Plague Ship

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Simon and Schuster, Mar 28, 2014 - Fiction - 165 pages
5 Reviews
A fast-moving suspense tale, full of unusual detail and unexpected turns. Several highlights make the book really shine: the sunset gorp hunt on the reefs of an oily sea; a raid on an asteroid's emergency station; and a landing in the Big Burn, resulting in an encounter with the mutant life-forms that reside there...
 

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LibraryThing Review

User Review  - Vvolodymyr - LibraryThing

First off - my scifi reading background for reference: I started out reading mostly contemporary 00's-10's science fiction, and occasionally read very few of the early scifi works of 1920's and 1930's. This was my first Andre Norton book. Even taking into the account the fact that Read full review

LibraryThing Review

User Review  - iftyzaidi - LibraryThing

Given that this was written in the mid-50s, this holds up pretty well, and while the basic concept comes across as a little dated (a starship travelling to exotic, alien planets looking for goods to ... Read full review

Contents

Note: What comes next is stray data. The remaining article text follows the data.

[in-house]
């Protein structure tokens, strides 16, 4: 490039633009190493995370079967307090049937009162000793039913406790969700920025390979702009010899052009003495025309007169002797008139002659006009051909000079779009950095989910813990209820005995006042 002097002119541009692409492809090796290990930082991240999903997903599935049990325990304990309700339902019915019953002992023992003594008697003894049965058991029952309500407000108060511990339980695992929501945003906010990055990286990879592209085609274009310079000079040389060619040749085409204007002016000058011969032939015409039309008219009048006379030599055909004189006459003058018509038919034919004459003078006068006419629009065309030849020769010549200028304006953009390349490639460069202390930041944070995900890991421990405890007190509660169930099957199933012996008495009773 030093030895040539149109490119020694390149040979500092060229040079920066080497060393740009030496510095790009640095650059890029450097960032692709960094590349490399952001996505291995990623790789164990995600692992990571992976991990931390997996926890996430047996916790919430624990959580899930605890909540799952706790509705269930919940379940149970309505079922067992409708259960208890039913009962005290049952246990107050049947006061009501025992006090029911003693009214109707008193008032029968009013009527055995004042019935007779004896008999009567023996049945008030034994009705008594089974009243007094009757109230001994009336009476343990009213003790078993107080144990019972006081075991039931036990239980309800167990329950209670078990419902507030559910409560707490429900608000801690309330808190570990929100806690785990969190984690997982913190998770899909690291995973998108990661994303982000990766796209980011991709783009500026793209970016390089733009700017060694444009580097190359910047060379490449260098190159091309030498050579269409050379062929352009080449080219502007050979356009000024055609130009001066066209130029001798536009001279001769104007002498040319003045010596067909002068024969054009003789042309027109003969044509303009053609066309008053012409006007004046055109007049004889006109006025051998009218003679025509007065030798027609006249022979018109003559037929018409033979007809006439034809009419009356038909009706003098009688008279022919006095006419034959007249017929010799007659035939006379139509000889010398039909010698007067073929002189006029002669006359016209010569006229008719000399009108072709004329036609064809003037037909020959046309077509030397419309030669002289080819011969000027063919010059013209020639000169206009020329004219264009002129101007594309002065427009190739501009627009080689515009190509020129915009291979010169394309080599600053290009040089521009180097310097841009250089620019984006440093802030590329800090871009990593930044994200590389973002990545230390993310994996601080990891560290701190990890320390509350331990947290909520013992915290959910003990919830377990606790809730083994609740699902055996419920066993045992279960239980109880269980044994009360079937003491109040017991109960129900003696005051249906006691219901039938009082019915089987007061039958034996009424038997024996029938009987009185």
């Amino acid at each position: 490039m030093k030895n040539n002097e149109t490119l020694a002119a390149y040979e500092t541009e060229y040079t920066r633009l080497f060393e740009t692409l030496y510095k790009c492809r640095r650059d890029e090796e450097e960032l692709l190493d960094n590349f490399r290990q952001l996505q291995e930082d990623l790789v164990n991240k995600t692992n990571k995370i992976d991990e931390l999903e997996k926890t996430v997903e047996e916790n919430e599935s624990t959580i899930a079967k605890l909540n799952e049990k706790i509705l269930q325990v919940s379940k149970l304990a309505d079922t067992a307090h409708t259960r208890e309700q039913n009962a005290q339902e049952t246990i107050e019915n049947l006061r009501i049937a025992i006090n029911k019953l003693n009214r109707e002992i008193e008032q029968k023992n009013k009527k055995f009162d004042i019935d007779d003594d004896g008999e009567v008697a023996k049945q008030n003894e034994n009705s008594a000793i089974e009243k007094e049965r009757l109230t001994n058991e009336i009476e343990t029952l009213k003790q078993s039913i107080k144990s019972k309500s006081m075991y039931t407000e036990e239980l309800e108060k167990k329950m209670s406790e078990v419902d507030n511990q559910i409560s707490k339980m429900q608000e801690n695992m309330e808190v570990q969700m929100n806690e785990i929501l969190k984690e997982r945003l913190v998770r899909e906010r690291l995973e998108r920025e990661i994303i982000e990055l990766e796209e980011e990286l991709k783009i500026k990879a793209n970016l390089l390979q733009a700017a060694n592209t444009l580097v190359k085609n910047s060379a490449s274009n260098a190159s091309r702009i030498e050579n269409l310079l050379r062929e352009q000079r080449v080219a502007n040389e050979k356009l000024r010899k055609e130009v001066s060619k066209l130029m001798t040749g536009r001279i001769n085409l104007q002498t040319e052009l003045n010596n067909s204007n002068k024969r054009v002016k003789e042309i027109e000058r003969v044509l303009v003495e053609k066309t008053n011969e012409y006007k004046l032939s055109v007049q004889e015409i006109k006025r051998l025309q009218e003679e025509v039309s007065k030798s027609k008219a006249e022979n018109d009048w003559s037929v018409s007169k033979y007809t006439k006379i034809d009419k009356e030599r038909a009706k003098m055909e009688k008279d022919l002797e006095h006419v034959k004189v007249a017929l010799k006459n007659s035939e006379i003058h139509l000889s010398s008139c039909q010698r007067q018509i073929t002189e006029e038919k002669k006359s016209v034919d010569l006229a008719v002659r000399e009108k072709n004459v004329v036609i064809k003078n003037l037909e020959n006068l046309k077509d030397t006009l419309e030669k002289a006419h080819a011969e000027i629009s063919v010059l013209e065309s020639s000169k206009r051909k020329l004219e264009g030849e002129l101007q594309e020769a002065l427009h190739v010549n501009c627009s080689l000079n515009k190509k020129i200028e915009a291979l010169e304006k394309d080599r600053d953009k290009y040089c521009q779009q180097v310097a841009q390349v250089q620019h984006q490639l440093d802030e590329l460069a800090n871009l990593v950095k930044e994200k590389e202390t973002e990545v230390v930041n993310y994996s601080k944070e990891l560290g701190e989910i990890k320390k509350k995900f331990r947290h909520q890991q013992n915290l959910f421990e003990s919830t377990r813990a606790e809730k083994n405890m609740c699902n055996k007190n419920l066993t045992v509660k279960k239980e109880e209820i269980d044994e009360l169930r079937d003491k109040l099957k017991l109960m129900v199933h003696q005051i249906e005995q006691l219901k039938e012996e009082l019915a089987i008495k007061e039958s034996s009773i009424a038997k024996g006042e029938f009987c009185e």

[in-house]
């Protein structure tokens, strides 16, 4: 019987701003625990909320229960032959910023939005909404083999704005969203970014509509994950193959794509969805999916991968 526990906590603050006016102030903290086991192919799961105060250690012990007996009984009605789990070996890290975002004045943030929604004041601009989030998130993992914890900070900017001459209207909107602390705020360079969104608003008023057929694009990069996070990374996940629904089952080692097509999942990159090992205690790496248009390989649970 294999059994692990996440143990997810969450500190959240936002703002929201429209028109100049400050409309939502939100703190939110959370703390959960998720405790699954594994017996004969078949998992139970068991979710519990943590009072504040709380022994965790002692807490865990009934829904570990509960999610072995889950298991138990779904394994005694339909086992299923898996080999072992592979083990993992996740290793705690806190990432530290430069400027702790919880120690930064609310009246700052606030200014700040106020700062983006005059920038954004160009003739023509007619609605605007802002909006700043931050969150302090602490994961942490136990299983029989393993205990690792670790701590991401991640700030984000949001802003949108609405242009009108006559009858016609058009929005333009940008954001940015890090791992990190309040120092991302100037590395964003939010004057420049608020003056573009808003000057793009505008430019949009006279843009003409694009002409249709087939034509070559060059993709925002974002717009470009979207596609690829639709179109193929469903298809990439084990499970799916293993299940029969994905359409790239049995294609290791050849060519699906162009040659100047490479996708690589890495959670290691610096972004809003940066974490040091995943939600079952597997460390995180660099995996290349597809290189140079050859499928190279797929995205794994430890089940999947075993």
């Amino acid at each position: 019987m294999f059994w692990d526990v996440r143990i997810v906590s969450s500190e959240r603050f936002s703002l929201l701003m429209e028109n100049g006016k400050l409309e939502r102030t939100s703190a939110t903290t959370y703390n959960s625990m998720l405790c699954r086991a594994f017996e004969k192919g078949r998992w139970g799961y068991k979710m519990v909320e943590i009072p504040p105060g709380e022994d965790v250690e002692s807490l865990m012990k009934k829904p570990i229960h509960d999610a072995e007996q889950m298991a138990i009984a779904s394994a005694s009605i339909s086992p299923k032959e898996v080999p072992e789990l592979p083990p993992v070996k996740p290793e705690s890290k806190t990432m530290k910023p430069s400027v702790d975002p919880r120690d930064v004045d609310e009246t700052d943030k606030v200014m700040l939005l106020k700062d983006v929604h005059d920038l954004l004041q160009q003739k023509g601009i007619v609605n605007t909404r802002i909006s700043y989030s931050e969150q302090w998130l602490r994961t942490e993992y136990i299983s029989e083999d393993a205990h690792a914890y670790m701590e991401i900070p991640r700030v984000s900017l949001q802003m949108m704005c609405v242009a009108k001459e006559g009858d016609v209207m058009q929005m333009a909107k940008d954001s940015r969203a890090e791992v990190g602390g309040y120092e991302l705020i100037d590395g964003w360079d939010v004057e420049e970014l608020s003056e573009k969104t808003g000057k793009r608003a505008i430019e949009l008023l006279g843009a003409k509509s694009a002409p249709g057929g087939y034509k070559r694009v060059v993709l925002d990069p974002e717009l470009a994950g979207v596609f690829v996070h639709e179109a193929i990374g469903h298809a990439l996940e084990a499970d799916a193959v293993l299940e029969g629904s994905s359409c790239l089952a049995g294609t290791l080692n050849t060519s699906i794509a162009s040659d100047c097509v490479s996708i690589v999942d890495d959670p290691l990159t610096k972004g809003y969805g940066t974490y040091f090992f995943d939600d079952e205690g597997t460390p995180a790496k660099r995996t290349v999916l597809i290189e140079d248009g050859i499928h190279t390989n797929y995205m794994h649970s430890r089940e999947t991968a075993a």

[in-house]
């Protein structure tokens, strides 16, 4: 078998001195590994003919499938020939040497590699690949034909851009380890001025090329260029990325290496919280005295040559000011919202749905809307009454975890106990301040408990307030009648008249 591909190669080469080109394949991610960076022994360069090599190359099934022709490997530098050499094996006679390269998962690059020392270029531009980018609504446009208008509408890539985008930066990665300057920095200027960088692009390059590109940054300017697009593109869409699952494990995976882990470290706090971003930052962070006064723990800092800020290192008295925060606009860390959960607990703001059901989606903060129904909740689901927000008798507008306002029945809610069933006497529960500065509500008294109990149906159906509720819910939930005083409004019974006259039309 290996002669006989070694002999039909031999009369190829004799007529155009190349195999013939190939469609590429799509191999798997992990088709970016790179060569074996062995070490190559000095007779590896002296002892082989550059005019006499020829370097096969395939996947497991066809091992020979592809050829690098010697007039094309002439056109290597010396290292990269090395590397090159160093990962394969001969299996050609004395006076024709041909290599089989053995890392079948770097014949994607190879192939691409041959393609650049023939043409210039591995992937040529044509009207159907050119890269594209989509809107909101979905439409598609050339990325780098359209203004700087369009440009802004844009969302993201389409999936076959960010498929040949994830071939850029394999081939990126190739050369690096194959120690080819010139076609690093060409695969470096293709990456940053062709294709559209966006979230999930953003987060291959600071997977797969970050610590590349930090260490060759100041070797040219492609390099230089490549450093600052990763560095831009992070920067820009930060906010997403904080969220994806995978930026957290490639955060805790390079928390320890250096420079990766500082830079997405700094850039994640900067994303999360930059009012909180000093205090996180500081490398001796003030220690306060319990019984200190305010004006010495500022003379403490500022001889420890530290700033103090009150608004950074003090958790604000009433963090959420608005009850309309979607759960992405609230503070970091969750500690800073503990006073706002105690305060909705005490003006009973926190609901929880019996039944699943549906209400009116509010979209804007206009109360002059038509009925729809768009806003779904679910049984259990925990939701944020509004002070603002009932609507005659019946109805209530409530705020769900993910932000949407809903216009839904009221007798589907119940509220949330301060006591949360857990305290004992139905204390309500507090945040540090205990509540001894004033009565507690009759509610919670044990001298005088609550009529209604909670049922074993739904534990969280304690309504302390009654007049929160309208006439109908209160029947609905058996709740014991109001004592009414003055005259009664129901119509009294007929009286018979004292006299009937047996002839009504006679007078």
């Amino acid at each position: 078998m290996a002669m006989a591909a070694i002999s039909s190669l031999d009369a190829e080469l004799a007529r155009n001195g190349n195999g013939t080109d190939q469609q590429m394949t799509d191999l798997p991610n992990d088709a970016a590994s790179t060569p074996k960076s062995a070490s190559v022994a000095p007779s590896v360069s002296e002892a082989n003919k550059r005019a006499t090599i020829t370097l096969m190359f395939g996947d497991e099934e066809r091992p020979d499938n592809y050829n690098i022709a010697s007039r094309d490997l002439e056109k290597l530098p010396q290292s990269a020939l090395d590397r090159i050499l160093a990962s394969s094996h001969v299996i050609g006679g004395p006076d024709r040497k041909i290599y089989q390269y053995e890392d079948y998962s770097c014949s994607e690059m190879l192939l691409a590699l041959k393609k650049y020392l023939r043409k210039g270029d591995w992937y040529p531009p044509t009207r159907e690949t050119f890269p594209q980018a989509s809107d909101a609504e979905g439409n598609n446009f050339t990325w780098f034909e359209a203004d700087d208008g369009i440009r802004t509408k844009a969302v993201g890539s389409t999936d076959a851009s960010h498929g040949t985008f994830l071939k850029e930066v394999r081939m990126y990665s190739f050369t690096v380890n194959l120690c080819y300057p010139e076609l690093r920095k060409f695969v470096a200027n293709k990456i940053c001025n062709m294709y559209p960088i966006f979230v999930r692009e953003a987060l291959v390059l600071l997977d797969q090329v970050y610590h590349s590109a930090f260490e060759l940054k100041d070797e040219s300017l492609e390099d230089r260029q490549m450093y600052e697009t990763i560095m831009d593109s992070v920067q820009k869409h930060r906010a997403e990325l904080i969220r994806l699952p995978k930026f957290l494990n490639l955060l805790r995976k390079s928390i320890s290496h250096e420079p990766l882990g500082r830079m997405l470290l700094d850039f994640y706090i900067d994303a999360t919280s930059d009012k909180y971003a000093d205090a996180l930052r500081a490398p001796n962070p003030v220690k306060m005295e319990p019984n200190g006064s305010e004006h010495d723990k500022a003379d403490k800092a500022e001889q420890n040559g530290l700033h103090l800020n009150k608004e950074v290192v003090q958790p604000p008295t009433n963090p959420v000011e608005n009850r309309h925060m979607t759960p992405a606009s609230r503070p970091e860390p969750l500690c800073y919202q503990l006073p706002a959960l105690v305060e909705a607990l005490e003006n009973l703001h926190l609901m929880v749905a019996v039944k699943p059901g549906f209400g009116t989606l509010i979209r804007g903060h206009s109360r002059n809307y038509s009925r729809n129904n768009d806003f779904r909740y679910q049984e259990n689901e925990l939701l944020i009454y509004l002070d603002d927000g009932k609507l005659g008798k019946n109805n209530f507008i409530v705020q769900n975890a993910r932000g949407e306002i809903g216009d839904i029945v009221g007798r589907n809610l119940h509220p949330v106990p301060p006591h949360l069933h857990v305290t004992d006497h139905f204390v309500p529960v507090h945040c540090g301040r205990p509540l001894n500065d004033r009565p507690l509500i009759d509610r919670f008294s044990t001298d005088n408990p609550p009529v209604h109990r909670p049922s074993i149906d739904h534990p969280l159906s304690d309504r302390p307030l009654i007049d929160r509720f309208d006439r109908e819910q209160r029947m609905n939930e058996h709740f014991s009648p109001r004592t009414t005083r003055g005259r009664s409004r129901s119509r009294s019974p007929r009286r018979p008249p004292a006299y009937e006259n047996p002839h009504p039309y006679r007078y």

Section 1
Section 2
Section 3
Section 4
Section 5
Section 6
Section 7
Section 8
Section 12
Section 13
Section 14
Section 15
Section 16
Section 17
Section 18
Section 19

Section 9
Section 10
Section 11
Section 20
Copyright

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About the author (2014)

Born Alice Mary Norton on February 17, 1912 in Cleveland, Ohio, she legally changed her name to Andre Alice Norton in 1934. She attended the Flora Stone Mather College of Western Reserve University (now Case Western Reserve) for a year then took evening courses in journalism and writing that were offered by Cleveland College, the adult division of the same university. Norton was a librarian for the Cleveland Library System then a reader at Gnome Press. After that position, she became a full-time writer. She is most noted for writing fantasy, in particular the Witch World series. Her first book The Prince of Commands was published in 1934. Other titles include Ralestone Luck, Magic in Ithkar, Voorloper, Uncharted Stars, The Gifts of Asti and All Cats are Gray. She also wrote under the pen names Andre Norton, Andrew North and Allen Weston She was the first woman to receive the Gandalf Grand Master of Fantasy and the Nebula Grand Master Award. She has also received a Phoenix Award for overall writing achievement, a Jules Verne Award, and a Science Fiction Book Club Book of the Year Award for her title The Elvenbane. In 1997 she was inducted into the Science Fiction and Fantasy Hall of Fame. She died on March 17, 2005.

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